Is there a way to cause
google-chrome to quit, from the terminal, besides using
I would like to be able to close it from a script without killing it.
wmctrl could be of some assistance. You could use the
-c option that closes a window gracefully:
wmctrl -c chrome
chrome is matched against the window titles. Note that the window might not close if some message pops-up (e.g. when you have multiple tabs open).
This command exits the chrome process tree gracefully, in all window managers:
pkill --oldest chrome
or if you prefer:
/usr/bin/pkill --oldest --signal TERM -f chrome
- gracefully means: avoid seeing “Google Chrome didn't shut down correctly. To repoen ...” next time chrome starts
- chrome browser (e.g. version 39.0.2171.95) traps and gracefully handles
- signal a single process, the root of chrome’s process tree, hence
SIGTERMis the same as signal
--signal TERM, or just leave it out since
SIGTERMis the default signal
wmctrlworks with Unity and some others but it does not work with all window managers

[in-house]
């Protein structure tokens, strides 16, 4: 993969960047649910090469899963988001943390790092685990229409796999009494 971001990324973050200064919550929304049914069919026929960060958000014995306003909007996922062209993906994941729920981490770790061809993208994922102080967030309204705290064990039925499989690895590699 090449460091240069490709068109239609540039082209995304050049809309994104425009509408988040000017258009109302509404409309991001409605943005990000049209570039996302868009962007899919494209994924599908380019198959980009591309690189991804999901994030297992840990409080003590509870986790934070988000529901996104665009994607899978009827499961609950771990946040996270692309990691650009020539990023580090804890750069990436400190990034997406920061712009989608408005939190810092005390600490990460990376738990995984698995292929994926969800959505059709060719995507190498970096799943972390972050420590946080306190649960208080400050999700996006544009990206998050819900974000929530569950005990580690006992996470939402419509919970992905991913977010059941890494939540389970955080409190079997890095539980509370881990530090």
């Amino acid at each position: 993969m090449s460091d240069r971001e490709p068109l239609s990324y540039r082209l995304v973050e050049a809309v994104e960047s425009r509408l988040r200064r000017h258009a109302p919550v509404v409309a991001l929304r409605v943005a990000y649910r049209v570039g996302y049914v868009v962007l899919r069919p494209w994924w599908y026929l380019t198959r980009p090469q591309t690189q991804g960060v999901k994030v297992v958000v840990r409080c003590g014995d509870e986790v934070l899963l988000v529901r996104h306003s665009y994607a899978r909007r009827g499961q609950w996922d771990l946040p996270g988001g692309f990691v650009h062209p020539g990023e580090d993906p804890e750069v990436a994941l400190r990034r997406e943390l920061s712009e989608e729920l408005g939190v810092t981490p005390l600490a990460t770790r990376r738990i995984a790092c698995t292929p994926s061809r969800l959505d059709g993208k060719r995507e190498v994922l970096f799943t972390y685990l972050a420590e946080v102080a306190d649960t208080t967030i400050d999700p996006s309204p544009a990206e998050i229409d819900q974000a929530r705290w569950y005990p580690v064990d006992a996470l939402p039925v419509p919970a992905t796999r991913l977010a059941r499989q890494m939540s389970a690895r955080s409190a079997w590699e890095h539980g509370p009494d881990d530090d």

wmctrl -ccloses one window at a time so to close all chrome windows you would need something like
while wmctrl -c 'Google Chrome'; do sleep 0.2; done
Mac OS X, use this instead
pkill -a -i "Google Chrome"
What it does is to look for a Google Chrome process, and kill all of its parent processes as well.
From the pkill manual
-a Include process ancestors in the match list. By default, the current pgrep or pkill process and all of its ancestors are excluded (unless -v is used). -i Ignore case distinctions in both the process table and the supplied pattern.
As per @keith-cascio ' s answer, you can try to kill the oldest process instead. Note that this did not work for me.
pkill -o -i "Google Chrome"